Commentaries

NEVER FORGET

Dear friends,

I recently shared with you my vision to try to bring about local change. I am pleased to now share with you the official letter that is being submitted to officials within my local community.

I am a man of action. I hope each of you will also be men and women of action, and seek to bring about change within your respective communities.

If you support my proposal herein, you have my consent to copy my letter to fit your message to your local officials. And should you respectfully disagree with my proposal, no offense taken.

I urge you to come up with your own proposal and pursue local change. Don’t just disagree and do nothing. That is the easy, convenient path of apathy.

We are change agents. Just DO SOMETHING!


June 19, 2020

Re: Proposed Action to Demonstrate Commitment to Racial Inclusion

Good morning,

I respectfully write to you – the public leaders of Charlottesville and Albemarle County – on the day marked for commemoration of the emancipation of U.S. enslaved people – Juneteenth.

As a preliminary matter, in full disclosure, I have posted this proposal on social media. I have also forwarded a copy to the editor of The Daily Progress.

A brief introduction is in order. My name is Shenandoah Titus. I am a resident of Keswick, VA. My wife is a professional educator in Charlottesville, VA. Hence, we are stakeholders both within the City of Charlottesville and Albemarle County.

But note that my wife – while an ardent supporter of racial equality – has absolutely no official affiliation with this proposal. This is my sole initiative.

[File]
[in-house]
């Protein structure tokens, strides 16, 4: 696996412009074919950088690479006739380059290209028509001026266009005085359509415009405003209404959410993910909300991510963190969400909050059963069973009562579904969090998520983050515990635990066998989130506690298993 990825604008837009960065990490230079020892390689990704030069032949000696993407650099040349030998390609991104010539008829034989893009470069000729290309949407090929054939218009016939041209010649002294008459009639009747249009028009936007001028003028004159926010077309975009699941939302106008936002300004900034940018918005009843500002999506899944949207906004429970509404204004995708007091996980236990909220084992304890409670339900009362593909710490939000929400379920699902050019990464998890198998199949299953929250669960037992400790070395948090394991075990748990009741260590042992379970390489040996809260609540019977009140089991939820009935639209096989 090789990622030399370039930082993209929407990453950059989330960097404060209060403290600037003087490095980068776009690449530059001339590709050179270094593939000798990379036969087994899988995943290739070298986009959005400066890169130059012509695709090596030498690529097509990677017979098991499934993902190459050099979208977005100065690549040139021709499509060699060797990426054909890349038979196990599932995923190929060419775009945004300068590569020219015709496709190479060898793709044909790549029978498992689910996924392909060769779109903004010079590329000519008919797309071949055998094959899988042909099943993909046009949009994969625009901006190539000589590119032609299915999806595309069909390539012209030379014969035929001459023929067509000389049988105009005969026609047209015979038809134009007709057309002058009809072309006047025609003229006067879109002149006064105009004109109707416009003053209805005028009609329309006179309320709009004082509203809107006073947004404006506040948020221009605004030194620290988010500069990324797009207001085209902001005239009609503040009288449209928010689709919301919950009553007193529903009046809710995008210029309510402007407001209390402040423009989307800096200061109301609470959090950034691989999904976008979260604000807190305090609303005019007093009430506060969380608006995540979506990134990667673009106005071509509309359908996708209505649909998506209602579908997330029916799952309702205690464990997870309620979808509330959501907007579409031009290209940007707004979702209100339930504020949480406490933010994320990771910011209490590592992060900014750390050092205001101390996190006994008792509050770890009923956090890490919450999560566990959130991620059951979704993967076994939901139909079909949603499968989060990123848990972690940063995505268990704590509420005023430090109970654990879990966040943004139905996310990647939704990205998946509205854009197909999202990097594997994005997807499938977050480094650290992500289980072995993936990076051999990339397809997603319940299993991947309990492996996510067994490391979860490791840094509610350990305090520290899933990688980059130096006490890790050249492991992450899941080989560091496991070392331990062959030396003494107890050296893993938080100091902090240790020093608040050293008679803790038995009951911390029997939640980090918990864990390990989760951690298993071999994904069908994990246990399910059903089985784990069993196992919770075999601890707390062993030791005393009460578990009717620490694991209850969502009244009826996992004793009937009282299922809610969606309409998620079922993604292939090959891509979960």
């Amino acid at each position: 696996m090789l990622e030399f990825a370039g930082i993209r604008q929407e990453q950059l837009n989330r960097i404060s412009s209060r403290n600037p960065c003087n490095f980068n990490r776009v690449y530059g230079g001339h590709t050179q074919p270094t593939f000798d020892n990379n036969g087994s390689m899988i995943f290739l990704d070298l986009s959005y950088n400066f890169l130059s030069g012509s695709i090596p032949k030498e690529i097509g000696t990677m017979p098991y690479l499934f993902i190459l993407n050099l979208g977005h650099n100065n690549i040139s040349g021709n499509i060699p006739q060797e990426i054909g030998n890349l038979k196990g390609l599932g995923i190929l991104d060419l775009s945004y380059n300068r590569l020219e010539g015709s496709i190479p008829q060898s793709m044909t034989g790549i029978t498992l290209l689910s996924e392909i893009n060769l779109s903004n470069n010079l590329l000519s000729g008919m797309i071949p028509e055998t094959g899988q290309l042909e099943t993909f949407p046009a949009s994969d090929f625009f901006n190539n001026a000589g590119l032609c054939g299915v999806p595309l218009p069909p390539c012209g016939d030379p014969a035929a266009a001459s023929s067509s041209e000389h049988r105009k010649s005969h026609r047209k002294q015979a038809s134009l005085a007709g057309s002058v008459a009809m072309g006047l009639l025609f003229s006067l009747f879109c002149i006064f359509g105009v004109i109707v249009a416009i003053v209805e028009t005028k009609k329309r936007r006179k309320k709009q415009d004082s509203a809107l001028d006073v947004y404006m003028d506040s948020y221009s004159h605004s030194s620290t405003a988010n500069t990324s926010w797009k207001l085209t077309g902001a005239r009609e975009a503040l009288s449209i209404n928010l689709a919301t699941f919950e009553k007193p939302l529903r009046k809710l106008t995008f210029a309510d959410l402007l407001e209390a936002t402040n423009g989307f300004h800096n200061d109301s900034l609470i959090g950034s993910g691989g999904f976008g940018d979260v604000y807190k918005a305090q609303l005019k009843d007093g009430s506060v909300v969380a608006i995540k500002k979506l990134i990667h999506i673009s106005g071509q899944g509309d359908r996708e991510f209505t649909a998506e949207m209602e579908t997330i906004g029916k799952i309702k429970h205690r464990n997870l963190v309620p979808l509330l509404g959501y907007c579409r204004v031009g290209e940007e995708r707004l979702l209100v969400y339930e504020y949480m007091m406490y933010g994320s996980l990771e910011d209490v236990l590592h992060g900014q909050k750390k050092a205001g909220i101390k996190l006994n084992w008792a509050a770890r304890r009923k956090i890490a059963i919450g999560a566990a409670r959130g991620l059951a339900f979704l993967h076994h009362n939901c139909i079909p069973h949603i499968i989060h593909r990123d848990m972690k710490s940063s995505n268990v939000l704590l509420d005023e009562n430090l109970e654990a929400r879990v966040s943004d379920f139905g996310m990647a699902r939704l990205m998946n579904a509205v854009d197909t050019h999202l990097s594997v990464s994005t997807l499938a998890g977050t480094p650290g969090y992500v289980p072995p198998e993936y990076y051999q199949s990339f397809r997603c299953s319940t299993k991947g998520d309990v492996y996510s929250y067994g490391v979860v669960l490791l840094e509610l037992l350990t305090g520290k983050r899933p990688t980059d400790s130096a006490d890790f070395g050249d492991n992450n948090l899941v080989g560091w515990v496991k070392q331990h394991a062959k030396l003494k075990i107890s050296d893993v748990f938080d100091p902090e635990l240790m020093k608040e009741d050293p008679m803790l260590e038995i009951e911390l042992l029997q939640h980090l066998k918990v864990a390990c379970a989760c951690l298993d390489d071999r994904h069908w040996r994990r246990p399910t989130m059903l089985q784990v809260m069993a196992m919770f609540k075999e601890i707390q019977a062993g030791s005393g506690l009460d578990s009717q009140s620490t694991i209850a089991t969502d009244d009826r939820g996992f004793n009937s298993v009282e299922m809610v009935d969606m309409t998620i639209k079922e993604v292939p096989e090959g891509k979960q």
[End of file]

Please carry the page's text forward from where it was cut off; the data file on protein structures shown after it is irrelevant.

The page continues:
I am an attorney, licensed by the District of Columbia Court of Appeals. I am a former police executive, Boston Headquarters. I formerly served with the U.S. Department of Homeland Security, Washington, DC Headquarters.

I am an African American and Native American male. As a former police executive and national security official, I believe in law and order – carried out professionally, ethically and without prejudice or bias.

The blatant murder of Mr. George Floyd by Minneapolis police officers on May 25, 2020, has garnered the attention of the world. Many powerful and well-meaning statements have been issued by politicians and scholars nationwide, rightfully condemning this egregious, evil act.

Yet the African American community has grown weary over many decades of sympathetic speeches, and well-crafted letters following yet another needless death of an unarmed black man by white police officers.

I thus present to our local officials an opportunity to lead with action, even if symbolic, that will reverberate across the nation and perhaps even the world.